Core research tools
 
  • Oxford Classical Dictionary contains entries on all topics related to classical antiquity, including standard abbreviations for all classical texts
 
  • OBIS: Catalog of the Oberlin College Library is the catalog of all of the materials held by all of the Oberlin College Libraries.  If we own it, subscribe to it, or have electronic access to it, OBIS knows!
  • OhioLINK Library Catalog represents the holdings of nearly 90 academic libraries around the state, plus some large public libraries.  You can borrow materials from other libraries through the OhioLINK catalog. Most items are delivered within 3 - 5 business days.
     
  • Summon is a library search engine that helps you discover a wide range of materials regardless of subject area or format.  It's a great starting pointn for many research projects.  Try it and see what you can find!
     
  • Interlibrary Loan (ILLiad) helps you get books and articles that aren't available at Oberlin.
 
  • WorldCat 
    Search the catalogs of US and foreign libraries; identify materials that may be borrowed through ILLiad
Finding Secondary Sources
Google Scholar
Includes scholarly articles and book citations for a wide variety of disciplines. When you are on campus, Google Scholar links to library resources

JSTOR
Scholarly journal archive for the humanities, social sciences and natural sciences;  most journals 2-5 years out-of-date

Année Philologique
Indexes articles in journals, books, and conference proceedings covering all aspects of classical studies. Historical coverage ranges from prehistory to the Middle Ages.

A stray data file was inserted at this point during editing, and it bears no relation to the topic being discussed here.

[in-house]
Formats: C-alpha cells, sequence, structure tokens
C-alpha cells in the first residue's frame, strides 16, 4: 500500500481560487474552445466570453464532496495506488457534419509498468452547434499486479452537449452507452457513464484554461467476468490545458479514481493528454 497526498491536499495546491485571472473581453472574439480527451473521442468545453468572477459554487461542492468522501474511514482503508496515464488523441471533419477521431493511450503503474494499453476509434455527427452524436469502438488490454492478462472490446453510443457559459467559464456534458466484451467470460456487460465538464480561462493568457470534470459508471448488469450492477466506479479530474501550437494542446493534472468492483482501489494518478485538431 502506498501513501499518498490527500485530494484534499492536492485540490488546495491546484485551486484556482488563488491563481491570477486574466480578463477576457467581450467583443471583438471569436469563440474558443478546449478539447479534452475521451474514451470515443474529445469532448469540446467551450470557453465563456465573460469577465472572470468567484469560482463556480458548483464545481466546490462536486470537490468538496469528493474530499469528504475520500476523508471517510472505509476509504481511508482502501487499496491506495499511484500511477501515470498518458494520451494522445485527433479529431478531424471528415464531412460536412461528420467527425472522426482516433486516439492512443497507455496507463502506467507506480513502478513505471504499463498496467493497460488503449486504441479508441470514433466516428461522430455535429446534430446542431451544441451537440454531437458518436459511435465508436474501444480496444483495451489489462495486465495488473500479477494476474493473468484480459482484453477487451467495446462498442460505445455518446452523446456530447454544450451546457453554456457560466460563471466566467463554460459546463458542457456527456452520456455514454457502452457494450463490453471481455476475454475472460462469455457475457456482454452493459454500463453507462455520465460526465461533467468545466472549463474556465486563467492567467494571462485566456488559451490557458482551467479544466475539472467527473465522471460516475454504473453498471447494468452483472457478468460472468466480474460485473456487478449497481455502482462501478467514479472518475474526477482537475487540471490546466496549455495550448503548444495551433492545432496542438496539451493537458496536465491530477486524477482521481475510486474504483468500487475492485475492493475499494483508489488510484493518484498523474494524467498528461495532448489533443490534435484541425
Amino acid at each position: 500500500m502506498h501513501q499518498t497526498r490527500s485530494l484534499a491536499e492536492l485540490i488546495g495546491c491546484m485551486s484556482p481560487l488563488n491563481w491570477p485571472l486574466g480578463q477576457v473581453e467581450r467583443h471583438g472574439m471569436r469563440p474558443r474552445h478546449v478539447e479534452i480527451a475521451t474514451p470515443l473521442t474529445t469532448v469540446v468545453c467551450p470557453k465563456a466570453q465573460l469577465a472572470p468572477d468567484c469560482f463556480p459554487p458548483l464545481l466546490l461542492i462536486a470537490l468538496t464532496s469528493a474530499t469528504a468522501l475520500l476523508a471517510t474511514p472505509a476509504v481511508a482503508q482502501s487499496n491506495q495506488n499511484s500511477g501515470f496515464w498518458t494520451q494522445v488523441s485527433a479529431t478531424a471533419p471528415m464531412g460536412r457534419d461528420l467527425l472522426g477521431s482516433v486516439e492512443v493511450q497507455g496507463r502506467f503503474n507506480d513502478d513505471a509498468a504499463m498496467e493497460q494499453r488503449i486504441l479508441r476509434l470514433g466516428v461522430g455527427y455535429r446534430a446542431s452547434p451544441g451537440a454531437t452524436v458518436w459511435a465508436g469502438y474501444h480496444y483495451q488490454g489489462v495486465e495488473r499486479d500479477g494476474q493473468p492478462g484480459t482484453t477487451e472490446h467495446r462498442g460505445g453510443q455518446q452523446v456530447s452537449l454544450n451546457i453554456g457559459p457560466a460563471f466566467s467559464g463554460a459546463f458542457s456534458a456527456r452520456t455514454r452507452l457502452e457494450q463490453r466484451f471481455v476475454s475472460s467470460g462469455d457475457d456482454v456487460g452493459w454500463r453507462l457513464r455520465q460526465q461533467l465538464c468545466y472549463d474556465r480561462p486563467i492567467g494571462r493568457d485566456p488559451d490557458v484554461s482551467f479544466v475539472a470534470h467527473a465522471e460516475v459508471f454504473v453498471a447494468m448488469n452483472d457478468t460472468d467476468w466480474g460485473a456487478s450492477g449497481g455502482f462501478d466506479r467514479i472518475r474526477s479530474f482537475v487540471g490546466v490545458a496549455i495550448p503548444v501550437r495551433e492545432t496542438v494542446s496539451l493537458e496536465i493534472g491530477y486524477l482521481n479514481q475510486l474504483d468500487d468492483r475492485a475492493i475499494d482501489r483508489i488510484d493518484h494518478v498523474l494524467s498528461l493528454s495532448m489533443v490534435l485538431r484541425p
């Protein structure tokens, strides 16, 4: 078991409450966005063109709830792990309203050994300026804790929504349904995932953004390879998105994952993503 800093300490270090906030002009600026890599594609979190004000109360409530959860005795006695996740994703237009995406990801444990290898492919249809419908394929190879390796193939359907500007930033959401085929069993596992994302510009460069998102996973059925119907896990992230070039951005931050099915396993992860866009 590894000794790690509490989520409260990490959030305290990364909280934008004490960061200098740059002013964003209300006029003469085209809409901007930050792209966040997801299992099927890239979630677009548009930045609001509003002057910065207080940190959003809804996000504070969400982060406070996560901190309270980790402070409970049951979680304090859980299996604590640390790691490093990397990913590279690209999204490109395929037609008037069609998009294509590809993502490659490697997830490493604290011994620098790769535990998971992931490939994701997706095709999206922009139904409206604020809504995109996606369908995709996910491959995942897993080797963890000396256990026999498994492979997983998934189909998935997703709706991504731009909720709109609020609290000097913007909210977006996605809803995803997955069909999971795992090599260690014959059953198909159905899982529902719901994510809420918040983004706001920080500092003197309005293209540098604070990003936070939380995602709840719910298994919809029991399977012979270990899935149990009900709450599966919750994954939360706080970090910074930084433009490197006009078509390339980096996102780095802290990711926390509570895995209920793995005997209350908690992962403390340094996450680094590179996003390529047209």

Dates of Coverage: 1924 to date

 
Research help
What is an annotated bibliography?

An annotated bibliography is a list of citations to books, articles, and documents. Each citation is followed by a brief (usually about 150 words) descriptive and evaluative paragraph, the annotation. The purpose of the annotation is to inform the reader of the relevance, accuracy, and quality of the sources cited. 

In your 150-200 word annotation, you should:
 
  • SUMMARIZE one or two main arguments in the text that are relevant to your topic
 
  • EVALUATE the text based on its usefulness to your topic and how it compares to your other sources
 
  • REFLECT on the applicability of the source to your own research
Why write an annotated bibliography?
In writing an annotated bibliography, your purpose is:
 
  • To survey the literature on a particular topic and present a corpus of related sources from varying perspectives.
 
  • To describe the relevance, accuracy, and overall quality of the selected sources.
 
  • To provide accurate citations for readers to pursue after reading relevant annotations?
 
  • To keep the writer/reader up to date with current or historical developments in a particular field or discipline.
Citation Help
Chicago Manual of Style
Click on Citation Quick Guide > Go to Notes and Bibliography Style

Sample Annotations
Courtesy of the Purdue OWL

RefWorks
Citation manager, document organizer, available for free; can keep after graduation
Back to TOP